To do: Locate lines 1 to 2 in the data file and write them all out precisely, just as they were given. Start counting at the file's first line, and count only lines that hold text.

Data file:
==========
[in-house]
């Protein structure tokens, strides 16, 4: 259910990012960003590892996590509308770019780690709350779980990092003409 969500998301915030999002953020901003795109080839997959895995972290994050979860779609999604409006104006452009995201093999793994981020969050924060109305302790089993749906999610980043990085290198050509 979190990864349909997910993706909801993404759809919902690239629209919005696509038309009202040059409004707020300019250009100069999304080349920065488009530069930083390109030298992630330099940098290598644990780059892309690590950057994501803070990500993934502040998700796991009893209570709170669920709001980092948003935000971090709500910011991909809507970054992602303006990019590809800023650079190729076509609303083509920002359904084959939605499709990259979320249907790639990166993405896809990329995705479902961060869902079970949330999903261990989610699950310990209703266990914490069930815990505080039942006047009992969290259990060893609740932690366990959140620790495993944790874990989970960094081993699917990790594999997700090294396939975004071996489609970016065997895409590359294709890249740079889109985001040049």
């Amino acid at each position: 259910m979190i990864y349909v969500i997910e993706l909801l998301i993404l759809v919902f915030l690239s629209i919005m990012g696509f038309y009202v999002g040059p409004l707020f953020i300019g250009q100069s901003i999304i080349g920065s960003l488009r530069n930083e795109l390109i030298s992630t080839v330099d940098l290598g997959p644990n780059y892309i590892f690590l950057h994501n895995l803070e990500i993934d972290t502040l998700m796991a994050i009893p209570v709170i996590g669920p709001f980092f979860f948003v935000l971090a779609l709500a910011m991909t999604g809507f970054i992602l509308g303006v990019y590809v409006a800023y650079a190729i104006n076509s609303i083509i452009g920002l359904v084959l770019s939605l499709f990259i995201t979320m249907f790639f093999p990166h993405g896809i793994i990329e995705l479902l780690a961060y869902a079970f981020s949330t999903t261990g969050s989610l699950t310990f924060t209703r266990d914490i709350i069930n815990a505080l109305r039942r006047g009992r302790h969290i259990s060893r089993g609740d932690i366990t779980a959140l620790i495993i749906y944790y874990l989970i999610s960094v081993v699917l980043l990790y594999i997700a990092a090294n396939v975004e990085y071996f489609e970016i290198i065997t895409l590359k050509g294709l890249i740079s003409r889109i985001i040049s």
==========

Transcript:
[in-house]
């Protein structure tokens, strides 16, 4: 259910990012960003590892996590509308770019780690709350779980990092003409 969500998301915030999002953020901003795109080839997959895995972290994050979860779609999604409006104006452009995201093999793994981020969050924060109305302790089993749906999610980043990085290198050509 979190990864349909997910993706909801993404759809919902690239629209919005696509038309009202040059409004707020300019250009100069999304080349920065488009530069930083390109030298992630330099940098290598644990780059892309690590950057994501803070990500993934502040998700796991009893209570709170669920709001980092948003935000971090709500910011991909809507970054992602303006990019590809800023650079190729076509609303083509920002359904084959939605499709990259979320249907790639990166993405896809990329995705479902961060869902079970949330999903261990989610699950310990209703266990914490069930815990505080039942006047009992969290259990060893609740932690366990959140620790495993944790874990989970960094081993699917990790594999997700090294396939975004071996489609970016065997895409590359294709890249740079889109985001040049």